Arizona women’s basketball starting point guard Shaina Pellington is heading into the final months of her sixth and final year of college basketball. She ranks in the top 20 in the Pac-12 in multiple categories both traditional and advanced. That doesn’t mean there’s not still work to do, especially if she wants to be a professional.
Ask Pellington and Arizona head coach Adia Barnes what those things are, and you get different answers. Both of them have a point, though.
“Free throw shooting, oh my God,” Pellington said with a laugh. “It’s like right now, it’s killing me. We work on that. Keep this in mind. For all the people that are like, ‘You need to work on free throws,’ we do. That’s what we do. Do you think we come to work every day and don’t work on the things we’re not good at? We definitely work on free throws, but it’s just like it’s a mindset. It’s just like sometimes you can psych yourself out, like when you put so much pressure on yourself to do something so well. It can be hard to execute that sometimes. There’s so much pressure, so it’s just getting out of your own head. It’s just hard. When you see yourself miss more than you want to, your mindset kind of shifts. It’s just like, ‘Okay, I have to make this. I have to make this, instead of I will make this.”
Barnes also acknowledged that many of her players need to improve on free throws. Arizona is dead last in the Pac-12 at 64.9 percent shooting from the line. That’s over four percent lower than No. 11 California. Only three players—Madi Conner (95.7 percent), Helena Pueyo (91.7 percent) and Kailyn Gilbert (73.1 percent) are shooting 70 percent or better from the charity stripe.
Because of her ability to drive to the basket, Pellington goes to the line more than anyone else on the team. She gets 4.4 attempts per game, almost a full attempt more than Reese’s 3.5 FTA per contest. That makes Pellington’s 56 percent success rate—ninth on a roster of 11 healthy players—a bigger issue for the Wildcats.
Barnes said that they are committing time in practice to improve everyone’s free throw shooting, but that’s not optimal.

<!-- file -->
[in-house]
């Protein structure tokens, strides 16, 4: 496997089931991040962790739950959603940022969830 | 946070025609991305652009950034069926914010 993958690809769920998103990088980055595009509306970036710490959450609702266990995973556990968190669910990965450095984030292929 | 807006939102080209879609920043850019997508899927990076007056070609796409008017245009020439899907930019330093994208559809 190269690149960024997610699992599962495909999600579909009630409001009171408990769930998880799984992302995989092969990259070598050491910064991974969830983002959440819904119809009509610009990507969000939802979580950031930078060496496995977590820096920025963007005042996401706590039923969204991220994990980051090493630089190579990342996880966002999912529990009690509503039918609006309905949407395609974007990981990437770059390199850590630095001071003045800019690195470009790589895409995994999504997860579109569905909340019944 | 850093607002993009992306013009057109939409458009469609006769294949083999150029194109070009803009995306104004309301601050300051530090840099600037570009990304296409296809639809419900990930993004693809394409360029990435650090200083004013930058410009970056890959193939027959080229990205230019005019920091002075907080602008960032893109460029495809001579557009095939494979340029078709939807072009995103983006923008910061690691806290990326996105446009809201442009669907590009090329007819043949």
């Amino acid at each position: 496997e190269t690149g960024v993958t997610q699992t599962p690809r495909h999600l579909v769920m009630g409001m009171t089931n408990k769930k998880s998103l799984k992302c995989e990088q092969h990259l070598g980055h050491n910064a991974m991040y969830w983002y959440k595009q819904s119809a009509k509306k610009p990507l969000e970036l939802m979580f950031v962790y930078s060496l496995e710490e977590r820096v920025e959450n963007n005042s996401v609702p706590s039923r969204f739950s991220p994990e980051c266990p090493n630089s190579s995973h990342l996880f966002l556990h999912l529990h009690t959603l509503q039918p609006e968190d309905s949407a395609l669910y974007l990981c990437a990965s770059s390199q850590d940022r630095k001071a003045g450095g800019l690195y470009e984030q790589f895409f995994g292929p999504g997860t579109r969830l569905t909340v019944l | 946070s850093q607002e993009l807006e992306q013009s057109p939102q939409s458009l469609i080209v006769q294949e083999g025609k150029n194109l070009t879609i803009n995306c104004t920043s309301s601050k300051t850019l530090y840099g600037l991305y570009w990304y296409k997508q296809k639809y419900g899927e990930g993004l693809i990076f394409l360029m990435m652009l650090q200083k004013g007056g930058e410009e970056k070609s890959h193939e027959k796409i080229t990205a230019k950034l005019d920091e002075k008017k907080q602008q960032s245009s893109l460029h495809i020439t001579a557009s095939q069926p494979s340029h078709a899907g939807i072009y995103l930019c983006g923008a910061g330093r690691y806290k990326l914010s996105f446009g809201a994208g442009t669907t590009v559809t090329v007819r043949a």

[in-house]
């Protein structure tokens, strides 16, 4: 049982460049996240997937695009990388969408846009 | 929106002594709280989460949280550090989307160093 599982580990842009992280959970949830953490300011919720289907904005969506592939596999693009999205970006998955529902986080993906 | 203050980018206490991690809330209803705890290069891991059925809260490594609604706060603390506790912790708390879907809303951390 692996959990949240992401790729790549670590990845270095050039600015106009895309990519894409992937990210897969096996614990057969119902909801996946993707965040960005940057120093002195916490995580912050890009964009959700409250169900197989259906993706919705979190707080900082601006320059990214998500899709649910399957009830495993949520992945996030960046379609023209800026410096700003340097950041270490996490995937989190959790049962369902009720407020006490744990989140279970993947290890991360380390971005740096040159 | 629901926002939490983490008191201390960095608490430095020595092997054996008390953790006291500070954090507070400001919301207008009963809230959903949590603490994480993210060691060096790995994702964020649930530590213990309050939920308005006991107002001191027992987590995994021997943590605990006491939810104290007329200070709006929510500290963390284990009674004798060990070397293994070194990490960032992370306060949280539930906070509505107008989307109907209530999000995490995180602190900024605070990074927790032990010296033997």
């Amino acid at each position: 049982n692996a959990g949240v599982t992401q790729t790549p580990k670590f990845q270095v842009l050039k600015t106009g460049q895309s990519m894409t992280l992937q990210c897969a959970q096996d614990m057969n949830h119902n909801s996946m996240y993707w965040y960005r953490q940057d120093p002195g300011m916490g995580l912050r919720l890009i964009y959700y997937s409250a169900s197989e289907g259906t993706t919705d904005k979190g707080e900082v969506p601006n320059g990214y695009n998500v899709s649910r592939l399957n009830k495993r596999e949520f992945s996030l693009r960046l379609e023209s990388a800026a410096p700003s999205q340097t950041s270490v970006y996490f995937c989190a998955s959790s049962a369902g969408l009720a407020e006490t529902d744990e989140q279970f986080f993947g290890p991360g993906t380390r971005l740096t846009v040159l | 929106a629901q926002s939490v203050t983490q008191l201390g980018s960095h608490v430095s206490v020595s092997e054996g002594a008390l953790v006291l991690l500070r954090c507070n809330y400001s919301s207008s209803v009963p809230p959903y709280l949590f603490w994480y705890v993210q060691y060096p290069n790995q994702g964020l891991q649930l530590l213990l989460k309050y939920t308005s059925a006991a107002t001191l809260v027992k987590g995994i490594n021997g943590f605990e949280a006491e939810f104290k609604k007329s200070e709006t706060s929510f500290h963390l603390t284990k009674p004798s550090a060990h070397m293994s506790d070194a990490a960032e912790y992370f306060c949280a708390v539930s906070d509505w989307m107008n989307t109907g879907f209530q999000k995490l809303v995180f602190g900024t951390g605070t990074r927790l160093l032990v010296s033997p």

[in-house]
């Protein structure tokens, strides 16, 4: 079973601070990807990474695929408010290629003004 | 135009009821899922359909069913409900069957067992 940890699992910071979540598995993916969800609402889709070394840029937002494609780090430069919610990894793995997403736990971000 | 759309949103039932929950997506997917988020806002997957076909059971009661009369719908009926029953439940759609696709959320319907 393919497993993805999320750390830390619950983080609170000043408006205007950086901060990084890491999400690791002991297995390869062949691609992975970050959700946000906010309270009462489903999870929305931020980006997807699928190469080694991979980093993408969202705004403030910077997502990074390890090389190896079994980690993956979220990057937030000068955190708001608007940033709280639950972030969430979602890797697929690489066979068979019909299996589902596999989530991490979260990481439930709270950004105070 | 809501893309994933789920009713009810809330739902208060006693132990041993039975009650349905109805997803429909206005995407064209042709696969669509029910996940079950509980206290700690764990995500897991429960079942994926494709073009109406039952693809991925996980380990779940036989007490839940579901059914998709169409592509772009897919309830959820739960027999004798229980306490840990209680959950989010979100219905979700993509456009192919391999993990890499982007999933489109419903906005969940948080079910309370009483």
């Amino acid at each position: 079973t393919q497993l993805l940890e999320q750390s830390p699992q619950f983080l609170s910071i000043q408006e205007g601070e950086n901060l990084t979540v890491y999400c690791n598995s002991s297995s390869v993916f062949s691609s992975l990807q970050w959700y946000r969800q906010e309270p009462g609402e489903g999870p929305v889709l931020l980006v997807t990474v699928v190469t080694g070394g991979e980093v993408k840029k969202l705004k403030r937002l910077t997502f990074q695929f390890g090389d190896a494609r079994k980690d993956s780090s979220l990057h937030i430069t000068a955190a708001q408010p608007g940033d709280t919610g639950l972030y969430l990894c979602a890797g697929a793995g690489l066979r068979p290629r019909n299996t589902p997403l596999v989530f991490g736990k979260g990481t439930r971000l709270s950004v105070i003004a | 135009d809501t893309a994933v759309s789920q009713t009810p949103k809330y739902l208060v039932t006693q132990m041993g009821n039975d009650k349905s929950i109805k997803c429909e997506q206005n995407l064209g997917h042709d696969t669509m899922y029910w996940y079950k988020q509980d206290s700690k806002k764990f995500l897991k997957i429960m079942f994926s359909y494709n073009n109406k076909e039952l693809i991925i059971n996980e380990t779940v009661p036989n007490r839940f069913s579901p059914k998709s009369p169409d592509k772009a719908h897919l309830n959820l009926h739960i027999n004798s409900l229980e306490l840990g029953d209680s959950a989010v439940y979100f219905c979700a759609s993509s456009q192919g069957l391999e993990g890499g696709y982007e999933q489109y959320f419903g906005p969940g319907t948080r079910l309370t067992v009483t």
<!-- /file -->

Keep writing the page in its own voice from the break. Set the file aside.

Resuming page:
“It’s not like we don’t work on it every single day,” Barnes said. “But, see, that’s the thing about this time of year. So, now you’re eating more practice time. That’s something we should be good at. That’s a concentration thing. So, it’s hard as a coach, but then it’s a fact of reality that we’re not good at it. So, you eat practice time to work on those things. As your program progresses, you’re not using practice time to do that. And that’s the thing...about championship teams. We have some stuff to improve, and we have time, and we will improve on it. But lots of things we’re focusing on now we didn’t have to do in the past. So that’s also accountability by them. Go take a hundred free throws a day on your own, but that’s not what happens. And so, like as a coach, you gotta do it and that’s practice. So, it’s a longer practice. It’s more on your legs like it’s a thing that players need to control a lot more.”
Despite the fact that she knows the entire team needs to improve shooting from the line, Barnes doesn’t view it as the most important thing her point guard can do for the team. In order to help Arizona as a team and move to the next level personally, Pellington needs to develop a specialty. Barnes thinks that specialty should be lockdown defender.
The coach sees the possibilities in her player. She was especially pleased with the defense Pellington played against Arizona State’s Tyi Skinner in Sunday’s rivalry win. Skinner averages 19.8 PPG, third in the Pac-12. Arizona’s defense, led by Pellington, held her to just eight points on 3-of-12 shooting (1 of 7 from the 3-point line) in the victory.
“The most important thing that she should give consistently is her on-the-ball defense,” Barnes said. “The best on-the-ball defensive play was last game. She has the ability to play like that. She has the ability to be like glue to anybody in the country. I mean, Skinner is pretty fast. She has to have the mentality and the want. And I think that’s what you’re seeing more of. I think she’s understanding that by her doing that, it makes us better. It makes our team defense better. It makes the player next to her deny harder. It slows down the offense. It’ll make us better defensively, but she has to have the mentality to want to do that. And so, I’m hoping after last game, the light bulb went on.”
The coaches have already used that game to help teach Pellington what she needs to do.
“She doesn’t realize that she wasn’t doing that before, so we showed her film,” Barnes said. “We showed her evidence, and she’s like, ‘Wow!’ So, I’m hoping that gives her confidence to do it because she has the ability. She has athleticism, she has the quickness, she has the strength. All the tools to be a dog defensively, but I think that’s the mentality that she has to get in. And if she wants to go pro and go to the next level, she has to do it.”
What was the difference in the ASU game?